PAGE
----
fighting spam and scams on the Internet
"419" Scam – Advance Fee / Fake Lottery Scam
The so-called "419" scam is a type of fraud dominated by criminals from Nigeria and other countries in Africa. Victims of the scam are promised a large amount of money, such as a lottery prize, inheritance, money sitting in some bank account, etc.
Victims never receive this non-existent fortune but are tricked into sending their money to the criminals, who remain anonymous. They hide their real identity and location by using fake names and fake postal addresses as well as communicating via anonymous free email accounts and mobile phones.
Keep in mind that scammers DO NOT use their real names when defrauding people.
The criminals either abuse names of real people or companies or invent names or addresses.
Any real people or companies mentioned below have NO CONNECTION to the scammers!
Read more about such scams here or in our 419 FAQ. Use the Scam-O-Matic to verify suspect emails.
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Some comments by the Scam-O-Matic about the following email:
- An email address listed inside this email has been used in a known fraud before.
- This email uses a separate reply address that is different from the sender address. Spammers use this to get replies even when the original spam sending accounts have been shut down. Also, sometimes the sender addresses are legitimate looking but fake and only the reply address is actually an email account controlled by the scammers.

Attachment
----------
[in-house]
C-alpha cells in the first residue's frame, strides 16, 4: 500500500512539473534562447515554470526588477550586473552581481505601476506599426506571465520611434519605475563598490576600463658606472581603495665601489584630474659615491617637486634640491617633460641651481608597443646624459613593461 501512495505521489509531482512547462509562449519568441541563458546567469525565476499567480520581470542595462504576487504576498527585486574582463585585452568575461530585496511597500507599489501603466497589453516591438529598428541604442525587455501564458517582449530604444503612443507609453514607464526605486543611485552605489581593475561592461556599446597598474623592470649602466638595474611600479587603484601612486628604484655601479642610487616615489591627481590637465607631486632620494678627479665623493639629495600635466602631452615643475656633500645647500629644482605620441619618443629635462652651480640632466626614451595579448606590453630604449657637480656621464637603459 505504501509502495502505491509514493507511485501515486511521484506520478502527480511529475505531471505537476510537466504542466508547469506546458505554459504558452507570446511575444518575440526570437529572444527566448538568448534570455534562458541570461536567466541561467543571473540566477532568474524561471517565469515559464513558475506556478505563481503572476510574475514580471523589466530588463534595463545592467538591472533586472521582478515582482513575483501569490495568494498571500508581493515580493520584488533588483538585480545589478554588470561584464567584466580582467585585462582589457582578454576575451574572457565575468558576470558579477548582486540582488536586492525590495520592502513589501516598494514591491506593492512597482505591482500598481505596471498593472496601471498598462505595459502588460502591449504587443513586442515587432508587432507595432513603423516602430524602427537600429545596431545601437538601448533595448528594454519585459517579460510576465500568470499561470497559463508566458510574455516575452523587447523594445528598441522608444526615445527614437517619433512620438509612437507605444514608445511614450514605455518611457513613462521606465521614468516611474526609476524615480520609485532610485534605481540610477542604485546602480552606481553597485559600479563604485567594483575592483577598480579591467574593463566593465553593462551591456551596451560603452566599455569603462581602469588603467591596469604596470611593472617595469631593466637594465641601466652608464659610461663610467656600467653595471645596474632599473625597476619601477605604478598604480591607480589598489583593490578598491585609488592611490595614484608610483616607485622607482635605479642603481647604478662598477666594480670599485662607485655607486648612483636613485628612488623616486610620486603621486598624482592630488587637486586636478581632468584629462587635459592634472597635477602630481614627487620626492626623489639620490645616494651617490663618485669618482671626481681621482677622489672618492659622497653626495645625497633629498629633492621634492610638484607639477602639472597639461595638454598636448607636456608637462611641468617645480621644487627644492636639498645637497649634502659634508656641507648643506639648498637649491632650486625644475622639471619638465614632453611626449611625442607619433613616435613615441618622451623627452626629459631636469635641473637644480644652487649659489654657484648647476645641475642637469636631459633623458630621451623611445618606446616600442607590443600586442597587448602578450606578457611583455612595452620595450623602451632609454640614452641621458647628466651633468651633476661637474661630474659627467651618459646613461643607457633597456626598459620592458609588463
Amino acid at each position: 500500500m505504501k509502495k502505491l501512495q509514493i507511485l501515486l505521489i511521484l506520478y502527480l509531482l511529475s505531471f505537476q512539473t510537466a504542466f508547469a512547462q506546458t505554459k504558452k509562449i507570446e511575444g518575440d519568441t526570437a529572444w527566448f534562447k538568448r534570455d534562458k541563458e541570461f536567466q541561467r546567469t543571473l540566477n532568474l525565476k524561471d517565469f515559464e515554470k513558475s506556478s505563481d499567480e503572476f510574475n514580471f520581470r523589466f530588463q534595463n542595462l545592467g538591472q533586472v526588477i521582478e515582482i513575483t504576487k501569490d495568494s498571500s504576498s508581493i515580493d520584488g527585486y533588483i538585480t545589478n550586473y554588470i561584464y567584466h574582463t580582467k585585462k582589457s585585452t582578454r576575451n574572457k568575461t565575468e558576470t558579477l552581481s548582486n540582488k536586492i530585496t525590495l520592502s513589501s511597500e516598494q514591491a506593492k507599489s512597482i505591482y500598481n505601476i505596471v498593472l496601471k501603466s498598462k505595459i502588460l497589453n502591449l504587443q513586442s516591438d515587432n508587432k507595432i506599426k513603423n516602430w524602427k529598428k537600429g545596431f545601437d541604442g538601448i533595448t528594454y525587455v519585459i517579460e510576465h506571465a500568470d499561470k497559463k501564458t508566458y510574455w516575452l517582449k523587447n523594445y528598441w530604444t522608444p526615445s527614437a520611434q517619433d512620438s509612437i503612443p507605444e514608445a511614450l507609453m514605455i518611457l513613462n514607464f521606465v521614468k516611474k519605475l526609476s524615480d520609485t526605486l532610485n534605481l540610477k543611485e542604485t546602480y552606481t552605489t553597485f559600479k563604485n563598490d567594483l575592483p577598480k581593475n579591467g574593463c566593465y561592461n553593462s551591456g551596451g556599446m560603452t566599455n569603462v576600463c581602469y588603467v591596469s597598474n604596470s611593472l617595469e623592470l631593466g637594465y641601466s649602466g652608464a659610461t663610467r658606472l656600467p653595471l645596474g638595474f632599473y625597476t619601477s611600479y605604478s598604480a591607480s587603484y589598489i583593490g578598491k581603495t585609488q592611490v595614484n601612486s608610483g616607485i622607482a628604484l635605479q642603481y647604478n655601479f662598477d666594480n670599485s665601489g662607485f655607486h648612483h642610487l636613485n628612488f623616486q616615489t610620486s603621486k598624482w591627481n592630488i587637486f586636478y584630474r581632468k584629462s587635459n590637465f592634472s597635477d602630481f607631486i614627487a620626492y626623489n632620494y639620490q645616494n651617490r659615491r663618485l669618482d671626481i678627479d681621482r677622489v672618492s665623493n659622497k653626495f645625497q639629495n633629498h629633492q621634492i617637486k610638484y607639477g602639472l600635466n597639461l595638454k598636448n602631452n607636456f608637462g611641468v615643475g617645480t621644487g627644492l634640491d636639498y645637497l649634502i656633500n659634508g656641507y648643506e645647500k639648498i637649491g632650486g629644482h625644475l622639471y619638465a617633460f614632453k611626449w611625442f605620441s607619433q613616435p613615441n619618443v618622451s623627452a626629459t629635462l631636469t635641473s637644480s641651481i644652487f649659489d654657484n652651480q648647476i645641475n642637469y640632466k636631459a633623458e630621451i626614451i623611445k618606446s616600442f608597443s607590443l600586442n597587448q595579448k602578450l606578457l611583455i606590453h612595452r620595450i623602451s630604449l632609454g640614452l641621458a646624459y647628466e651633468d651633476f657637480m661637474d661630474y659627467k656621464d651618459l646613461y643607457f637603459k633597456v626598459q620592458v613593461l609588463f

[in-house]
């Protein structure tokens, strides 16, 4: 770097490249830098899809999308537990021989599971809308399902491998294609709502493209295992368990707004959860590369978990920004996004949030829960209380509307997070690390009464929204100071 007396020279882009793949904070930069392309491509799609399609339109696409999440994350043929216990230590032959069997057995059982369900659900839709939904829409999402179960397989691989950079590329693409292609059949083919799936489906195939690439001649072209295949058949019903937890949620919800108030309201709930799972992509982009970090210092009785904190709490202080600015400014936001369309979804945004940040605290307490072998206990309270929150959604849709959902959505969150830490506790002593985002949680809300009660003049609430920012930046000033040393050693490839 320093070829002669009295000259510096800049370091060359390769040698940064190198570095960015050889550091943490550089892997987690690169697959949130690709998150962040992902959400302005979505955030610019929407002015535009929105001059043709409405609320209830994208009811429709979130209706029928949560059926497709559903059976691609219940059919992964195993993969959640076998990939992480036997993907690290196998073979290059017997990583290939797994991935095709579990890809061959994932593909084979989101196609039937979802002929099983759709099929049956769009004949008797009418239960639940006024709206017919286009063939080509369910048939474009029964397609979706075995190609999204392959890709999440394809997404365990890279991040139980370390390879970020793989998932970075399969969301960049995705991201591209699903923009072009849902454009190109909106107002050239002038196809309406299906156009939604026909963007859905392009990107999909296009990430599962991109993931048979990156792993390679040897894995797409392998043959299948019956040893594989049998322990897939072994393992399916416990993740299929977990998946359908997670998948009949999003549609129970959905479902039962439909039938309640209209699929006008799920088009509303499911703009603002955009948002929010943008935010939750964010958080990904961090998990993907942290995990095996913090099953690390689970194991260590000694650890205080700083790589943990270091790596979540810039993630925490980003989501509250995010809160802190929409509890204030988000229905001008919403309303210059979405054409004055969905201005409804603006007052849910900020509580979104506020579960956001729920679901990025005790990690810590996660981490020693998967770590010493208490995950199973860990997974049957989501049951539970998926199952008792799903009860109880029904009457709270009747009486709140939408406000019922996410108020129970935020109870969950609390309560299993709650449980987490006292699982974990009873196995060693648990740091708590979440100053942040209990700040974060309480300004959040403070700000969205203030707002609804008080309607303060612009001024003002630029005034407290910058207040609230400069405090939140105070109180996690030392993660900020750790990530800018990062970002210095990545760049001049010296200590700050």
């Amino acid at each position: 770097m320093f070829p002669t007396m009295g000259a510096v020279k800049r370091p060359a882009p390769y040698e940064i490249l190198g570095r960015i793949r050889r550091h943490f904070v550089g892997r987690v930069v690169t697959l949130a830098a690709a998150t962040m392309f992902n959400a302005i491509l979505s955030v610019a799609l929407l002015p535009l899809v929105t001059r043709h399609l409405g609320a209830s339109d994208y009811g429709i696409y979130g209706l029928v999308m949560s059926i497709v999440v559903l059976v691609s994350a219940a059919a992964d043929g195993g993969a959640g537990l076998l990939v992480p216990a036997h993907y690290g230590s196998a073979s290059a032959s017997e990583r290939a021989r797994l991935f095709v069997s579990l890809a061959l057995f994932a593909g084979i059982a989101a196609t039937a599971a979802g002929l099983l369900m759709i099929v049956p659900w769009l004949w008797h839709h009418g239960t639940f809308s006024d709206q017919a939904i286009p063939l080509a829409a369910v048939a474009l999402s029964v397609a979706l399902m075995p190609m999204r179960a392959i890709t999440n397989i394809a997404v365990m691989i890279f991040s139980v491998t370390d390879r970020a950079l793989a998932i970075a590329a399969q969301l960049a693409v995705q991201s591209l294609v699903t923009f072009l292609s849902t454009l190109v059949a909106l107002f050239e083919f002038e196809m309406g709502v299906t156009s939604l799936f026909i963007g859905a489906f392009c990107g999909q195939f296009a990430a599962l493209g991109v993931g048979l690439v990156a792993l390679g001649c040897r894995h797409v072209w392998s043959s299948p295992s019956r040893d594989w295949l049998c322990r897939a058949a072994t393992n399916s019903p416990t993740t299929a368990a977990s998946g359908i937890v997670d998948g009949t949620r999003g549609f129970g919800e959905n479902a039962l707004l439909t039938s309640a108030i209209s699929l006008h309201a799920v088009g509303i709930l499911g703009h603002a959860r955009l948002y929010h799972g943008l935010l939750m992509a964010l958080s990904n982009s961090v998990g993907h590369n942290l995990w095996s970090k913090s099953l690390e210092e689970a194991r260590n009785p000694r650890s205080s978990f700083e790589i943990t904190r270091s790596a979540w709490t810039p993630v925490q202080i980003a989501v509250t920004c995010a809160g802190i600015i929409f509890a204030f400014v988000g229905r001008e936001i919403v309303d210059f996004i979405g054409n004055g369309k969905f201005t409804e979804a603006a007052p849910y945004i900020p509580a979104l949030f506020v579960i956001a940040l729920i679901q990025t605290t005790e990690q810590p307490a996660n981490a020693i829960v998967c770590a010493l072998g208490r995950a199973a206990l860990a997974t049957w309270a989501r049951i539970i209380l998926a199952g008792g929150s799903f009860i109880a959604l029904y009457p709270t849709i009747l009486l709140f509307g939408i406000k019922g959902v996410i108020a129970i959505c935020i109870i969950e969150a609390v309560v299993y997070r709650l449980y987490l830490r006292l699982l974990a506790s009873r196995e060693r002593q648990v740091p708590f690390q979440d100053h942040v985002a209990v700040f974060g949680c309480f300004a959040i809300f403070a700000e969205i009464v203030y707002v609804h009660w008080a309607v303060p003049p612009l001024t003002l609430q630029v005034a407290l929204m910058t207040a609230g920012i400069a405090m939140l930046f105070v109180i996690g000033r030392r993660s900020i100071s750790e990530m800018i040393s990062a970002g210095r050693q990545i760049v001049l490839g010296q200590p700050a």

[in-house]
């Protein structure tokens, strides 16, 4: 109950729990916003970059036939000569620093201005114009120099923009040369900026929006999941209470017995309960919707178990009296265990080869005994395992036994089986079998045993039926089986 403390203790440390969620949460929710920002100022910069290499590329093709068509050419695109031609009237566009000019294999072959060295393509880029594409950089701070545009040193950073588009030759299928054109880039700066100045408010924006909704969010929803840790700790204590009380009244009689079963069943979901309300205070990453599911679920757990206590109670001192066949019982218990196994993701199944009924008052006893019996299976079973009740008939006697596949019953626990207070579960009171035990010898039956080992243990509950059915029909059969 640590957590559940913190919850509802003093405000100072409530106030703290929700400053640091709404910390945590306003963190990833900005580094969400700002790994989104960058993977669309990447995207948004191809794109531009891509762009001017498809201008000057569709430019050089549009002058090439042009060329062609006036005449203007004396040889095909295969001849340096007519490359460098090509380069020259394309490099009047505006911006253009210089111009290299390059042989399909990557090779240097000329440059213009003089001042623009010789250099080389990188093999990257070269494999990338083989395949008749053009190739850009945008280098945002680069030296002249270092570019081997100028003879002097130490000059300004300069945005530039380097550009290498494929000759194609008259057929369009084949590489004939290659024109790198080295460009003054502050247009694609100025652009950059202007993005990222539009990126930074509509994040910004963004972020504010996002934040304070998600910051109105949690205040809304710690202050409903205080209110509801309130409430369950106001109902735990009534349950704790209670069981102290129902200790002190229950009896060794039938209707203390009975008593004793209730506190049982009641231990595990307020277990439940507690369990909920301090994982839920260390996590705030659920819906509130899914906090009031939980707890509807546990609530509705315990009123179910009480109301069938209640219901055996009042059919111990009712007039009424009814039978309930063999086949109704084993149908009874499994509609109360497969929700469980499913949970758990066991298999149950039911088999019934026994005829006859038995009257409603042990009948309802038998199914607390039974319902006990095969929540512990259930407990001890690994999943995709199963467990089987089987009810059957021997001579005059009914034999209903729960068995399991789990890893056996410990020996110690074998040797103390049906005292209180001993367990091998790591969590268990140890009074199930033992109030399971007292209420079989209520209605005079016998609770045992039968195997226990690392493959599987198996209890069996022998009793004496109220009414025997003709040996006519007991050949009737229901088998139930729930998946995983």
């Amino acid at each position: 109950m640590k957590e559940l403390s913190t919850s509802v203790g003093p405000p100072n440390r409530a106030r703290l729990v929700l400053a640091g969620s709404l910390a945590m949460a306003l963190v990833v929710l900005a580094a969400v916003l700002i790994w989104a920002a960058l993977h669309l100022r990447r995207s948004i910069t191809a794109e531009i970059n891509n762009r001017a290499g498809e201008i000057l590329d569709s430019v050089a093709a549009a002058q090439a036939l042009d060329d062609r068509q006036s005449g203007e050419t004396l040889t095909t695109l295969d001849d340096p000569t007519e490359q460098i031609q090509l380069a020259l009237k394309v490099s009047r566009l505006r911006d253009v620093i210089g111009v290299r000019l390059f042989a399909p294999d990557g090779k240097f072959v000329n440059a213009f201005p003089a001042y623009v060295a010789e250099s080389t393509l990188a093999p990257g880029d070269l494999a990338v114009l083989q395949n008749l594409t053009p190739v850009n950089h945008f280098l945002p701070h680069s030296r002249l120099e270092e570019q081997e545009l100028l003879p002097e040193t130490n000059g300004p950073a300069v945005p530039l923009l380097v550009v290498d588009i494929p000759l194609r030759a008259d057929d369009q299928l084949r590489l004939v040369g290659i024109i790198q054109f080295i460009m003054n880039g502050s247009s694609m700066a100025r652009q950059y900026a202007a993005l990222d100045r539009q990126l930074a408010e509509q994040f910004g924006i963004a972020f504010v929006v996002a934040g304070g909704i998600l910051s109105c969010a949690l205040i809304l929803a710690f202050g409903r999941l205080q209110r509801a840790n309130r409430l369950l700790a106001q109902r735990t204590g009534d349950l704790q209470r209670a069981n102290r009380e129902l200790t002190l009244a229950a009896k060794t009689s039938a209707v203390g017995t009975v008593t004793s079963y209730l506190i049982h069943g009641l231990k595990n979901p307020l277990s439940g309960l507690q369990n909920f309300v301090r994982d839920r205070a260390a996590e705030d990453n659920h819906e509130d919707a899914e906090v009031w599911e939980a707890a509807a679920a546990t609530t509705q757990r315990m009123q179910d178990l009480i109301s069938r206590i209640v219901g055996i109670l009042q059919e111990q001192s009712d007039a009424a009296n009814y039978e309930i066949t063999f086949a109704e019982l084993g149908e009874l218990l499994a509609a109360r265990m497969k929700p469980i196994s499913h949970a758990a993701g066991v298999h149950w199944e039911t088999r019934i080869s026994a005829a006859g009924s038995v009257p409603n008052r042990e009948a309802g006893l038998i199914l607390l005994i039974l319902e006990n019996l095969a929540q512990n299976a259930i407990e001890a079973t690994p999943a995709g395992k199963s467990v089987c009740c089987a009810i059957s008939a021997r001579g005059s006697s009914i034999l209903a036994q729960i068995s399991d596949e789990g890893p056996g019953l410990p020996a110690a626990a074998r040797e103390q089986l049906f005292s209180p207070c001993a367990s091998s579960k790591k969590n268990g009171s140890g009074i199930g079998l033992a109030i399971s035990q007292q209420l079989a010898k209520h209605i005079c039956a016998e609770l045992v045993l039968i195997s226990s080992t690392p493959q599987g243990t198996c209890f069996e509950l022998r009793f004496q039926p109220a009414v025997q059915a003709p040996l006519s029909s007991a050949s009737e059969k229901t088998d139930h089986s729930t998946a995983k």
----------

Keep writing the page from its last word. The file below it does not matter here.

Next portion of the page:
- The following phrases in this message should put you on alert:
- "million us dollars" (they want you to be blinded by the prospect of quick money, but the only money that ever changes hands in 419 scams is from you to the criminals)
- This email message is a 419 scam. Please see our 419 FAQ for more details on such scams.
- This email lists free webmail addresses. Use of such addresses is typical for scams. Lotteries, banks and any but the smallest of companies do not normally use such addresses. Criminals use them to anonymously send and receive email at Internet cafes.
- firstname.lastname@example.org (email address has been used in a known fraud before)
Fraud email example:
From: "Mr. Kimsan Yong" (may be fake)
Date: Wed, 10 Mar 2021 01:10:37 +0100
Subject: Can I Trust You?
How are you and your family, I hope fine, and I hope the virus didn't affect you and your family too.
I contact you for a purpose. My name is kimsan yong, I'm a banker working with Cathay United Bank Cambodia. I speak English and I am
learning Korean and Czech language too and you ?.
The reason I contacted you is because one of my late customer has the same family name as yours. He died 8 years ago and left 10.7 million
US dollars in his account. Since no relatives have come to claim this money. I contacted you so
that you can stand to claim this money since you have the same family name together. I hope you understand.
We can discuss this transaction very well so i can direct you on what
next to do .. Contact email: email@example.com
Mr. Kimsan Yong